Wilson's work on this issue was chronicled by CBS News on its 60 Minutes program. The CBS News producer of that story, George Crile, conducted further research on the story with Wilson's support, and wrote a book, Charlie Wilson's War. The book was the basis for a 2007 movie of the same name. The actor Tom Hanks portrayed Wilson. In a television interview, Wilson said he loved the movie and thought it was loyal to Crile's book. However, a friend and former colleague said the book and movie did Wilson a disservice by unfairly characterizing Wilson as a playboy.
Wilson retired from Congress in October 1996 and became a lobbyist for Pakistan before retiring to Lufkin. He donated his congressional papers to Stephen F. Austin State University. In 1999 he married Barbara Alberstadt; this was his second marriage. Wilson received a heart transplant in 2007 and continued to follow the situation in Afghanistan and Pakistan, where he expressed concerns about events in that region. In July 2009 the University of Texas System Board of Regents established the Charles N. Wilson Chair in Pakistan Studies, which encourages research in the geo-political importance of Pakistan, as well as its culture, history, and literature.
Wilson died in Lufkin on February 10, 2010, at the age of seventy-six. He was survived by his wife Barbara, his sister Sharon Allison, and her family. Wilson was buried at Arlington National Cemetery.
Austin American–Statesman, February 10, 2010. George Crile, Charlie Wilson’s War: The Extraordinary Story of the Largest Covert Operation in History (New York: Atlantic Monthly Press, 2003). Lufkin Daily News, February 10, 2010. New York Times, February 11, 2010. Charles Wilson Congressional Papers, Ralph W. Steen Library, Stephen F. Austin State University, Nacogdoches.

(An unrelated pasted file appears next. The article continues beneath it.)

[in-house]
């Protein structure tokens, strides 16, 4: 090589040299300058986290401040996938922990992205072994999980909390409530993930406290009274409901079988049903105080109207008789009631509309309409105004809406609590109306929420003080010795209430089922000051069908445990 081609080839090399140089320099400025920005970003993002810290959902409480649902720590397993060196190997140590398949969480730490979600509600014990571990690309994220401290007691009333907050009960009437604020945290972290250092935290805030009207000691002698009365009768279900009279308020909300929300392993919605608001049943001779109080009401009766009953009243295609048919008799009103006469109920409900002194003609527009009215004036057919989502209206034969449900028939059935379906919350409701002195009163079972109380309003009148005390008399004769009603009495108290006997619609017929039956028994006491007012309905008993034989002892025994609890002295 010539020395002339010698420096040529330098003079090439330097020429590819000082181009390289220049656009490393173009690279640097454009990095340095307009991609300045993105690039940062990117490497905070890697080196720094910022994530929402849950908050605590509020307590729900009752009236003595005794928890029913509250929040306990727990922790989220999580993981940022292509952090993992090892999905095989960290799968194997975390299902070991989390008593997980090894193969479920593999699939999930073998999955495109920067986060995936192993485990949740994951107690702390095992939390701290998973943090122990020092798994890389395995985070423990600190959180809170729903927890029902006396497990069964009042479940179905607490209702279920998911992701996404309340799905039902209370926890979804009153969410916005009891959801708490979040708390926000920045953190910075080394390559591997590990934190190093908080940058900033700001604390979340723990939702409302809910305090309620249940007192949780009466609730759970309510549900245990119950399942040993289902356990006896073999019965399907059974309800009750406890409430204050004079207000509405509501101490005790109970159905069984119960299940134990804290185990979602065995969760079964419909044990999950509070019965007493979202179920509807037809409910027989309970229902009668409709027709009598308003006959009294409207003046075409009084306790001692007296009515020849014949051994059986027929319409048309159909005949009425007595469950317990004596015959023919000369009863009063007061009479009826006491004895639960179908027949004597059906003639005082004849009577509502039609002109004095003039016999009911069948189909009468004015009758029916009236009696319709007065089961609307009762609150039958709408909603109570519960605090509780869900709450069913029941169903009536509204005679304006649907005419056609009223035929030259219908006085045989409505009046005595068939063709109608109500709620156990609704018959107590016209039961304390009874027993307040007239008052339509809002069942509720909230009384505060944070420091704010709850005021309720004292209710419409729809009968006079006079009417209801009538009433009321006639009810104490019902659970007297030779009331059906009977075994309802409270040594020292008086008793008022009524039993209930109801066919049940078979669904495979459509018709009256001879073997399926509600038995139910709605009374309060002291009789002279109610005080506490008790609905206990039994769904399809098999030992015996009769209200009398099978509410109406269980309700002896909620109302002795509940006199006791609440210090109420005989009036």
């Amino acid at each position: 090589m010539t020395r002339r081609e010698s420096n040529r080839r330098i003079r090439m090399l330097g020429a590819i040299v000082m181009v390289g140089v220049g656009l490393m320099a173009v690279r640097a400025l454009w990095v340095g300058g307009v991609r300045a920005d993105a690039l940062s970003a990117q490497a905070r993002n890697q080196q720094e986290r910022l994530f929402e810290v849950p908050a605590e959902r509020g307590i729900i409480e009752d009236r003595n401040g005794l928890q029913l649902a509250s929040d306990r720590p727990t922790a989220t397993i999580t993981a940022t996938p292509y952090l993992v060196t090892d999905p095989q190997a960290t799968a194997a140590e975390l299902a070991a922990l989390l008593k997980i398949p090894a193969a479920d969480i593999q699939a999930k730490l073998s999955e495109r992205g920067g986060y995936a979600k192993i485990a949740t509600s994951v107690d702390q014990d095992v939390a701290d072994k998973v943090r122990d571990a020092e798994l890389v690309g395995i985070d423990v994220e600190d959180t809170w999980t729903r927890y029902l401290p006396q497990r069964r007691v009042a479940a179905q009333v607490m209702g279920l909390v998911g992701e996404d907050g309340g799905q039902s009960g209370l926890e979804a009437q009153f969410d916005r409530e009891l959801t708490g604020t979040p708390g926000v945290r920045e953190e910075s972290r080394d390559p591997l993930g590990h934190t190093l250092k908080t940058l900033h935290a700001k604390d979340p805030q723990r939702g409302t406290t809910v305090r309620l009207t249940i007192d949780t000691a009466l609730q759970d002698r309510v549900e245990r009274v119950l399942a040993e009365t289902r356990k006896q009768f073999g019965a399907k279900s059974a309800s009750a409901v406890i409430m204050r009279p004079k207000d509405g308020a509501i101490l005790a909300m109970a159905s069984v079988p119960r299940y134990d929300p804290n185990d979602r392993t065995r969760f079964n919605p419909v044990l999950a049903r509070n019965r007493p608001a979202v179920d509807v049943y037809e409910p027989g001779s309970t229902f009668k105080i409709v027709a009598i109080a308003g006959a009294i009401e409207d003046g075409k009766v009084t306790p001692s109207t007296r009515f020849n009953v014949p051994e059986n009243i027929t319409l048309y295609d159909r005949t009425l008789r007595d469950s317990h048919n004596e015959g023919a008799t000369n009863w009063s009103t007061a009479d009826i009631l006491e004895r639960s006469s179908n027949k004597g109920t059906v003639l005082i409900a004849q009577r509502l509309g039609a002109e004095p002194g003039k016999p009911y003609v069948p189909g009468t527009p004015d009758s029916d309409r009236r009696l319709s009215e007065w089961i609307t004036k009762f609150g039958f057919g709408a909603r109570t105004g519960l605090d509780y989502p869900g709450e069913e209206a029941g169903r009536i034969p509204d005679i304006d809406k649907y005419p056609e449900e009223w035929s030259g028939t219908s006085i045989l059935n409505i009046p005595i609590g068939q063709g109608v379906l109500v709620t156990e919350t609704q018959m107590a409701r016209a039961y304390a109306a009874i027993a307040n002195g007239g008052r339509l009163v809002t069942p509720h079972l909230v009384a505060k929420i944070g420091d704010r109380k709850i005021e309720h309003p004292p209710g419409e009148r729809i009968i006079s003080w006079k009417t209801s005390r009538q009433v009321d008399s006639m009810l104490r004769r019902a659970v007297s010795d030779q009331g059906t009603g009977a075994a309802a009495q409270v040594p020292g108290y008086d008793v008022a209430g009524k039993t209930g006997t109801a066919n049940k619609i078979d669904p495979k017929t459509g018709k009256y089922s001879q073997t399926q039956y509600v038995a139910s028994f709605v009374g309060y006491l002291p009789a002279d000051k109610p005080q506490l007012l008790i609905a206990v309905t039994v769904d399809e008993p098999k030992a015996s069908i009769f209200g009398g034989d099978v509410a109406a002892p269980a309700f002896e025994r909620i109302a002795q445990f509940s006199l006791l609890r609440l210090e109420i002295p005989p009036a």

Image Use Disclaimer
All copyrighted materials included within the Handbook of Texas Online are in accordance with Title 17 U.S.C. Section 107 related to Copyright and “Fair Use” for Non-Profit educational institutions, which permits the Texas State Historical Association (TSHA), to utilize copyrighted materials to further scholarship, education, and inform the public. The TSHA makes every effort to conform to the principles of fair use and to comply with copyright law.
For more information go to: http://www.law.cornell.edu/uscode/17/107.shtml
If you wish to use copyrighted material from this site for purposes of your own that go beyond fair use, you must obtain permission from the copyright owner.
The following, adapted from the Chicago Manual of Style, 15th edition, is the preferred citation for this article.Handbook of Texas Online, George Slaughter, "Wilson, Charles Nesbitt [Charlie]," accessed January 24, 2017, http://www.tshaonline.org/handbook/online/articles/fwicr.
Uploaded on November 30, 2010. Modified on January 10, 2011. Published by the Texas State Historical Association.